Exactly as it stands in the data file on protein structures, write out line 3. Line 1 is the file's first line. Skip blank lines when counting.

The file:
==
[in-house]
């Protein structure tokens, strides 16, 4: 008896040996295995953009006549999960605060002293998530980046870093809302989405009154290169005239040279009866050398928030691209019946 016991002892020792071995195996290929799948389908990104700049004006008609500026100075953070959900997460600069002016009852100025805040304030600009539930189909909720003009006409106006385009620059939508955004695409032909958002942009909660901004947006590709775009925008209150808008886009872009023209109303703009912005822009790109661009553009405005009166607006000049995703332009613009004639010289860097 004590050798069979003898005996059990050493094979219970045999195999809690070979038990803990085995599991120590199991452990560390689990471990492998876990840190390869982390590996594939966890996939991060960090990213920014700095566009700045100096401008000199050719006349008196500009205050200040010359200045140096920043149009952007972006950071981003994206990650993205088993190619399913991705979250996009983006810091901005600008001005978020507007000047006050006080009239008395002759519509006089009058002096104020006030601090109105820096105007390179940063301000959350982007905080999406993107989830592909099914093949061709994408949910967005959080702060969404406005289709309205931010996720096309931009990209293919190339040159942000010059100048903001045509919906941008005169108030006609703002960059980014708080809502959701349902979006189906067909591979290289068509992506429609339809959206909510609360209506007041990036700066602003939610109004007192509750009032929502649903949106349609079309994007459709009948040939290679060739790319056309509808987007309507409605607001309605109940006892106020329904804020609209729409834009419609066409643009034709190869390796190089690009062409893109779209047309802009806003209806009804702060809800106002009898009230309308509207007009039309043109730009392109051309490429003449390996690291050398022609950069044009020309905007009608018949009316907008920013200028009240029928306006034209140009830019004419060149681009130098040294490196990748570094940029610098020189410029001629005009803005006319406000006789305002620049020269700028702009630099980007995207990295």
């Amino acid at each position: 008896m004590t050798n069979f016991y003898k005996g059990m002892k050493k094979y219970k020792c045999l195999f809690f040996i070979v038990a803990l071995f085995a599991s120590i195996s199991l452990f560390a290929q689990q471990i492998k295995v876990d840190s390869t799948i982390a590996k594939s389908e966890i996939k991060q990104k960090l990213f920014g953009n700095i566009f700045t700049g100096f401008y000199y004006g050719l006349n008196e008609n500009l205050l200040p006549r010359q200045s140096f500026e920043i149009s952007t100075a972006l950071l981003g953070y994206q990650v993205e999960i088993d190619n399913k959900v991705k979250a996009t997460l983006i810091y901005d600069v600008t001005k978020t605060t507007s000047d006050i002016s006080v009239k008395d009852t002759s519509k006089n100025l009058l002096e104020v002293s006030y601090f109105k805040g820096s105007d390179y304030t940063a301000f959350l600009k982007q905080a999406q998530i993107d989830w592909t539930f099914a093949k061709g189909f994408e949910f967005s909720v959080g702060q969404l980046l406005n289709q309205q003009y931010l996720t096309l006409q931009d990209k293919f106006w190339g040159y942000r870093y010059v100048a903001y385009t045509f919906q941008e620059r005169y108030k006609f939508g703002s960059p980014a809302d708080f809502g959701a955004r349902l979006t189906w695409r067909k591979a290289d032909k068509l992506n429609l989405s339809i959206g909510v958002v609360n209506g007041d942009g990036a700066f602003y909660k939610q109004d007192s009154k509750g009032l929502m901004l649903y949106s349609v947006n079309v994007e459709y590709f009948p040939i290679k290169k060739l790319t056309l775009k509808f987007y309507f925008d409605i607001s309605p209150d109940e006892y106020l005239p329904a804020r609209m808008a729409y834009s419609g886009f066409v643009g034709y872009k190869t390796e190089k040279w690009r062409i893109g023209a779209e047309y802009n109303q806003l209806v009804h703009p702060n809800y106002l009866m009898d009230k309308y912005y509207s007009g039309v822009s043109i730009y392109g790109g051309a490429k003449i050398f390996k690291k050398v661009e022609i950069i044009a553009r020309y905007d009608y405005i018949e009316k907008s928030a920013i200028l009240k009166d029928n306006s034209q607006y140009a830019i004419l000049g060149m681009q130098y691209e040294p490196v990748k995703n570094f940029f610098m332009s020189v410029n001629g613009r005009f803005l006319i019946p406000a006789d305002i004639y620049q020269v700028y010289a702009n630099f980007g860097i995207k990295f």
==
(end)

């Amino acid at each position: 008896m004590t050798n069979f016991y003898k005996g059990m002892k050493k094979y219970k020792c045999l195999f809690f040996i070979v038990a803990l071995f085995a599991s120590i195996s199991l452990f560390a290929q689990q471990i492998k295995v876990d840190s390869t799948i982390a590996k594939s389908e966890i996939k991060q990104k960090l990213f920014g953009n700095i566009f700045t700049g100096f401008y000199y004006g050719l006349n008196e008609n500009l205050l200040p006549r010359q200045s140096f500026e920043i149009s952007t100075a972006l950071l981003g953070y994206q990650v993205e999960i088993d190619n399913k959900v991705k979250a996009t997460l983006i810091y901005d600069v600008t001005k978020t605060t507007s000047d006050i002016s006080v009239k008395d009852t002759s519509k006089n100025l009058l002096e104020v002293s006030y601090f109105k805040g820096s105007d390179y304030t940063a301000f959350l600009k982007q905080a999406q998530i993107d989830w592909t539930f099914a093949k061709g189909f994408e949910f967005s909720v959080g702060q969404l980046l406005n289709q309205q003009y931010l996720t096309l006409q931009d990209k293919f106006w190339g040159y942000r870093y010059v100048a903001y385009t045509f919906q941008e620059r005169y108030k006609f939508g703002s960059p980014a809302d708080f809502g959701a955004r349902l979006t189906w695409r067909k591979a290289d032909k068509l992506n429609l989405s339809i959206g909510v958002v609360n209506g007041d942009g990036a700066f602003y909660k939610q109004d007192s009154k509750g009032l929502m901004l649903y949106s349609v947006n079309v994007e459709y590709f009948p040939i290679k290169k060739l790319t056309l775009k509808f987007y309507f925008d409605i607001s309605p209150d109940e006892y106020l005239p329904a804020r609209m808008a729409y834009s419609g886009f066409v643009g034709y872009k190869t390796e190089k040279w690009r062409i893109g023209a779209e047309y802009n109303q806003l209806v009804h703009p702060n809800y106002l009866m009898d009230k309308y912005y509207s007009g039309v822009s043109i730009y392109g790109g051309a490429k003449i050398f390996k690291k050398v661009e022609i950069i044009a553009r020309y905007d009608y405005i018949e009316k907008s928030a920013i200028l009240k009166d029928n306006s034209q607006y140009a830019i004419l000049g060149m681009q130098y691209e040294p490196v990748k995703n570094f940029f610098m332009s020189v410029n001629g613009r005009f803005l006319i019946p406000a006789d305002i004639y620049q020269v700028y010289a702009n630099f980007g860097i995207k990295f």